The record in this proceeding is clear and robust, and the FCC should follow the data. For instance, a significant RKF Engineering Solutions, LLC (RKF) study provided a thorough analysis showing that the FCC can move forward with a sharing arrangement amongst these new and incumbent uses. That scientific modeling clearly shows that coexistence between prospective NGSO services and terrestrial 5G services that are currently experiencing enormous growth is imminently feasible. As the study reveals, expanding the 12 GHz spectrum band for 5G would result in 99% of terminals using non-geostationary orbit satellite service experiencing no interference. Furthermore, for the less than 1% of potential future NGSO users that may experience some interference, mitigation strategies are readily available to address them.

Yet, some oppose the rule change due to their business models rather than the full potential of the band through sharing.

Opponents' claims attempt to mire the Commission’s record, which presents the agency with a false choice by assuming that these proffered business models are mutually exclusive to one another. Specifically, some claim that if the FCC moves forward with a coexistence model it will delve an existential blow to its rural broadband service. For instance, SpaceX filed formally with the Commission on how they can better use the band to provide rural broadband. This is simply not true. As the RKF study points out, all these services can coexist in the band and provide enormous value to consumers, in urban and rural America. Notably, none of the companies that vehemently opposed the change (including SpaceX) have provided a contrary engineering study that directly challenges the RKF study.

What is more, the satellite incumbents operate on a limited license, subject to strict conditions based on future Commission actions. These companies operate other bands in addition to the 12 GHz band, and some have even indicated that they do not need the 12 GHz band to provide its services in rural areas (although they’ve done so only in other proceedings, trying to keep this record muddy). Without concrete data, it is unclear why these satellite providers feel like they need such a wide swath of this 12 GHz spectrum at all. U.S. regulators should focus their attention, efforts and funding towards solutions that move the needle on closing our digital divide, bringing everyone from last-mile farmers to inner-city students online.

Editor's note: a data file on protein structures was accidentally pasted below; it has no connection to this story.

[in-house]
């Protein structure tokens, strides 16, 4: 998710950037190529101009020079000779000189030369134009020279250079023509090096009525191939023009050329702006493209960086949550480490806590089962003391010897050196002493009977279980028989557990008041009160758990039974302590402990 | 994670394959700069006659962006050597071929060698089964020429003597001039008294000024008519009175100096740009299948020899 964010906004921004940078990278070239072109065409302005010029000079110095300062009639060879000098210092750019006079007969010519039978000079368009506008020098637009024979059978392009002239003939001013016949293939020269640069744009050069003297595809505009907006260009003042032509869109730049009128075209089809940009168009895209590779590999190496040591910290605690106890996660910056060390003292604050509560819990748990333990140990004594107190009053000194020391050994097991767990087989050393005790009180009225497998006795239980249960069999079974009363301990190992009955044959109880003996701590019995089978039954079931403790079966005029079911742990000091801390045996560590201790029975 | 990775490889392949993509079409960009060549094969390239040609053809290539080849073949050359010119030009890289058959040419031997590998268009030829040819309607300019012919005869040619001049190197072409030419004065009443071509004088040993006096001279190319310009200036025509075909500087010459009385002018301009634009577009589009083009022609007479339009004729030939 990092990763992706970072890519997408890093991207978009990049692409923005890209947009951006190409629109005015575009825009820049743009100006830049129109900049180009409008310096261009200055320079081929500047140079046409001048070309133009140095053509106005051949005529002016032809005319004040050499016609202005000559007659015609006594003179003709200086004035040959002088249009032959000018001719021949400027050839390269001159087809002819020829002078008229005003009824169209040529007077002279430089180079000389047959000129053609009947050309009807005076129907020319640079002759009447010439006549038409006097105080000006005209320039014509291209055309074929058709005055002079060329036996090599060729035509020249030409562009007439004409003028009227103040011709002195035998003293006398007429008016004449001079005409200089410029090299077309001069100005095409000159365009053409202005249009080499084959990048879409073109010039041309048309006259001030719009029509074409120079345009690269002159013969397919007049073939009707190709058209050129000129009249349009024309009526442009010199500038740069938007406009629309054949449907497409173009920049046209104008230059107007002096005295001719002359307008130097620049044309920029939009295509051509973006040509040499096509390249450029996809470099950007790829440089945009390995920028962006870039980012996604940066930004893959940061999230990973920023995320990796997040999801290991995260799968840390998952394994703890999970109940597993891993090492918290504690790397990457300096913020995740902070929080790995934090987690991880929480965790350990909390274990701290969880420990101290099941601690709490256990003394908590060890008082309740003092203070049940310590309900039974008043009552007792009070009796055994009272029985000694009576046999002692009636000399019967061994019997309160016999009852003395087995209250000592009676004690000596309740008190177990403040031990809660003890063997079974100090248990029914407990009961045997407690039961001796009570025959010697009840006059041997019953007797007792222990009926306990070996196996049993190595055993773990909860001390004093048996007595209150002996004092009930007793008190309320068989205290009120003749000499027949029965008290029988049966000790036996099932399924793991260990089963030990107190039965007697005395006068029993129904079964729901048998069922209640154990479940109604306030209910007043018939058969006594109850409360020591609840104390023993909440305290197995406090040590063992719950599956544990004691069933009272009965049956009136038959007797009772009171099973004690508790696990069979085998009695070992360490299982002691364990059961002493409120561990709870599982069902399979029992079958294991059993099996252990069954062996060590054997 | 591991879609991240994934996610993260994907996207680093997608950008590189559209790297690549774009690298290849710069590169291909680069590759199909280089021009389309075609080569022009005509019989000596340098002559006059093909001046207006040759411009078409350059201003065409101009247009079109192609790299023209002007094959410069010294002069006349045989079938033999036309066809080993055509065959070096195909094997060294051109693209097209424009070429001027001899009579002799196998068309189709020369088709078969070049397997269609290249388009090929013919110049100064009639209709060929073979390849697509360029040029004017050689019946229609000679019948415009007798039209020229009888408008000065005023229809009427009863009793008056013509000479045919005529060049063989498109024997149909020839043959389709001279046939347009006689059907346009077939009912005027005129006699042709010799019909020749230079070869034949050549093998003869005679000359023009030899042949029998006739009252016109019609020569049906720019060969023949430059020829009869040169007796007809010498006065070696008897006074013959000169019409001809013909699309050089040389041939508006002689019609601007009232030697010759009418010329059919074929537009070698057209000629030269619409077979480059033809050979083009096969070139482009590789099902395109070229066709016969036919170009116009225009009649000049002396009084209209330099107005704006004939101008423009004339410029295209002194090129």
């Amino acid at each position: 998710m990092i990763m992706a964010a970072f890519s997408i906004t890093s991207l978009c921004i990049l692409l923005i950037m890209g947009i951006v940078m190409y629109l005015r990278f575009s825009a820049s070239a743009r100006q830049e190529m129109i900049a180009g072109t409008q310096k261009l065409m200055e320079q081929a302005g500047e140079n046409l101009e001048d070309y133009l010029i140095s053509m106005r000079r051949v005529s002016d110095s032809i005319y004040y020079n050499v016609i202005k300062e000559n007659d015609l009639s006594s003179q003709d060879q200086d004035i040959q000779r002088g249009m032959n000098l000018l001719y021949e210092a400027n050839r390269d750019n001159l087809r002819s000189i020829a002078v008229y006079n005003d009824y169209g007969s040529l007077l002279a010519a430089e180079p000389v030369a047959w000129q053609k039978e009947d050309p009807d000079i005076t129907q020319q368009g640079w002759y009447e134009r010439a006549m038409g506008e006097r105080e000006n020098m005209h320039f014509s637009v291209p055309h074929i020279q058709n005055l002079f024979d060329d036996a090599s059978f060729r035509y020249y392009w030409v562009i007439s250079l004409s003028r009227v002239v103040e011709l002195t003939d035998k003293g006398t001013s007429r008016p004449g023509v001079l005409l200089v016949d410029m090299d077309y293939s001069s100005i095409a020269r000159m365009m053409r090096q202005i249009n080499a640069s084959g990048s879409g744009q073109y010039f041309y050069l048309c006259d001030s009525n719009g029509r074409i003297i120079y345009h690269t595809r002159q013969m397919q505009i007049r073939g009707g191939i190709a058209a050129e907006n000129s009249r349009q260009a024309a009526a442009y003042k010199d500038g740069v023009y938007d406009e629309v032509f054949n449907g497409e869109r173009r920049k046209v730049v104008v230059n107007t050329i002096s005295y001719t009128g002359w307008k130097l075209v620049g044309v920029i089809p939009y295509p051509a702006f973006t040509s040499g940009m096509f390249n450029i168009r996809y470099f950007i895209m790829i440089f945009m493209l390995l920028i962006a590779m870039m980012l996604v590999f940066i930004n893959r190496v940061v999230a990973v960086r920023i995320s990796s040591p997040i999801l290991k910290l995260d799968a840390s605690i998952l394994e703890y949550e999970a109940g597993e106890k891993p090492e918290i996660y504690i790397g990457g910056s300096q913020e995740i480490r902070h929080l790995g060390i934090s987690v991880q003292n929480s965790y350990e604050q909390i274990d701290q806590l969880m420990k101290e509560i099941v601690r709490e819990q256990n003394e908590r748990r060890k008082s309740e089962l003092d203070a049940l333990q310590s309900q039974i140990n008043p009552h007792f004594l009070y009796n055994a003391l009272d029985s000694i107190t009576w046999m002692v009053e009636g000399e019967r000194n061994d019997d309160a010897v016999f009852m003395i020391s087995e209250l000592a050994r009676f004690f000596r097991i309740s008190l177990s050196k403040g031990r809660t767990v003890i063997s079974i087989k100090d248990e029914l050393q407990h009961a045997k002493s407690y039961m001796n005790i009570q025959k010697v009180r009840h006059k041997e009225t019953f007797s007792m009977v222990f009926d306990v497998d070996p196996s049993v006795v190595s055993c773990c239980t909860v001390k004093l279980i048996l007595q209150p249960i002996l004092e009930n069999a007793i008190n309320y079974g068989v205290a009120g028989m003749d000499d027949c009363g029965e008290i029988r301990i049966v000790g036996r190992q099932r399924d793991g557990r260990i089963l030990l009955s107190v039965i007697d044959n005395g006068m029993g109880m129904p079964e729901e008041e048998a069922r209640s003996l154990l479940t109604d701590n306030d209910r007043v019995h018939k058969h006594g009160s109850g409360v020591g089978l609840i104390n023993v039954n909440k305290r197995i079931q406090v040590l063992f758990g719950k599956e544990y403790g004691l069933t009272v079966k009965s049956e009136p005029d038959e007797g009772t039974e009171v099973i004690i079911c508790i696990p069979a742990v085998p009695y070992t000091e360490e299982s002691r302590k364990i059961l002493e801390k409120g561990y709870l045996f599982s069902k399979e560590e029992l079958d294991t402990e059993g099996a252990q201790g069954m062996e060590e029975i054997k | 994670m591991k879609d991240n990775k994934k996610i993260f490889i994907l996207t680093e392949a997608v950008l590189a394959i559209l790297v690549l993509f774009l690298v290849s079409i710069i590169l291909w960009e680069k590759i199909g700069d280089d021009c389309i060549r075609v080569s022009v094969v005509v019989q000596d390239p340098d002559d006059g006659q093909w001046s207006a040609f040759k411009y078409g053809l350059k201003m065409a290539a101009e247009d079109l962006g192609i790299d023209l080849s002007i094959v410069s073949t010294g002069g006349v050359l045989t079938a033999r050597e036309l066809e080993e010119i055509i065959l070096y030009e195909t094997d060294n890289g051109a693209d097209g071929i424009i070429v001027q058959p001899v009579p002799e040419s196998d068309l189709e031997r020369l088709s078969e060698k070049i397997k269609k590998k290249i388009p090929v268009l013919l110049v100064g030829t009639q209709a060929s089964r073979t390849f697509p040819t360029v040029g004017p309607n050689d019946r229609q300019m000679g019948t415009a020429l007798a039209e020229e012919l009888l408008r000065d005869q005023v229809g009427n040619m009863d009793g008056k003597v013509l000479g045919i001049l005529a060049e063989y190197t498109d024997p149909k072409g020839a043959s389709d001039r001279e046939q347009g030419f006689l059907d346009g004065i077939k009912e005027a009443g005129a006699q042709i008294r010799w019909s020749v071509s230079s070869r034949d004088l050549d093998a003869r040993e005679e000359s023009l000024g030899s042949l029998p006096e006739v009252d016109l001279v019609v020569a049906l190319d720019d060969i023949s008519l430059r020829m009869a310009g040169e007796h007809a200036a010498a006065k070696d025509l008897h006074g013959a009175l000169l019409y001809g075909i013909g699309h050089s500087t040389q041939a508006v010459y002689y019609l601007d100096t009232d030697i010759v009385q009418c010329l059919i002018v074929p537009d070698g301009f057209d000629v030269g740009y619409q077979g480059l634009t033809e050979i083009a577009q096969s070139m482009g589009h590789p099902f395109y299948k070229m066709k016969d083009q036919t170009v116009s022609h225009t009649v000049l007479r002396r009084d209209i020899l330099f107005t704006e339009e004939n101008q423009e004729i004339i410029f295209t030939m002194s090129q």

Frankly, 12 GHz could play a vital role in promoting our 5G networks, especially when one considers how much mid-band and millimeter-wave spectrum the FCC has already moved. Moreover, even if the FCC permitted 5G services with the express condition that those services do not interfere with any of the incumbents, one recent study pegs the value of such a rule change as creating a total societal benefit of $270 billion (at minimum).[1]

The FCC has a history of ignoring empty and uncorroborated rhetoric. Instead, the Commission relies on the facts and the law as they apply to each individual band. Moreover, the agency leveraged such sober analysis to advance our competitiveness in 5G over the last five years. Let’s hope it continues that tradition and recognizes the extraordinary opportunity this 500 MHz of the 12 GHz band represents for American consumers, American manufacturers, and American leadership in 5G.

Joel Thayer is President of the Digital Progress Institute and an attorney based in Washington, D.C. The Digital Progress Institute is a D.C. non-profit that seeks to bridge the policy divide between telecom and tech through bipartisan consensus. He has represented clients in front of myriad legal and regulatory fora, including the Federal Communications Commission, Federal Trade Commission and federal administrative agencies. Additionally, he has also represented amicus curiae before the United States Supreme Court and advised technology companies on digital regulation.

The views Mr. Thayer expresses are his own and not of the Digital Progress Institute.

[1] Coleman Bazelon and Paroma Sanyal, Valuing the 12 GHz Spectrum Band with Flexible Use Rights, The Brattle Group (2021).



Joel Lauren Thayer

President of the Digital Progress Institute and a DC tech and telecom attorney.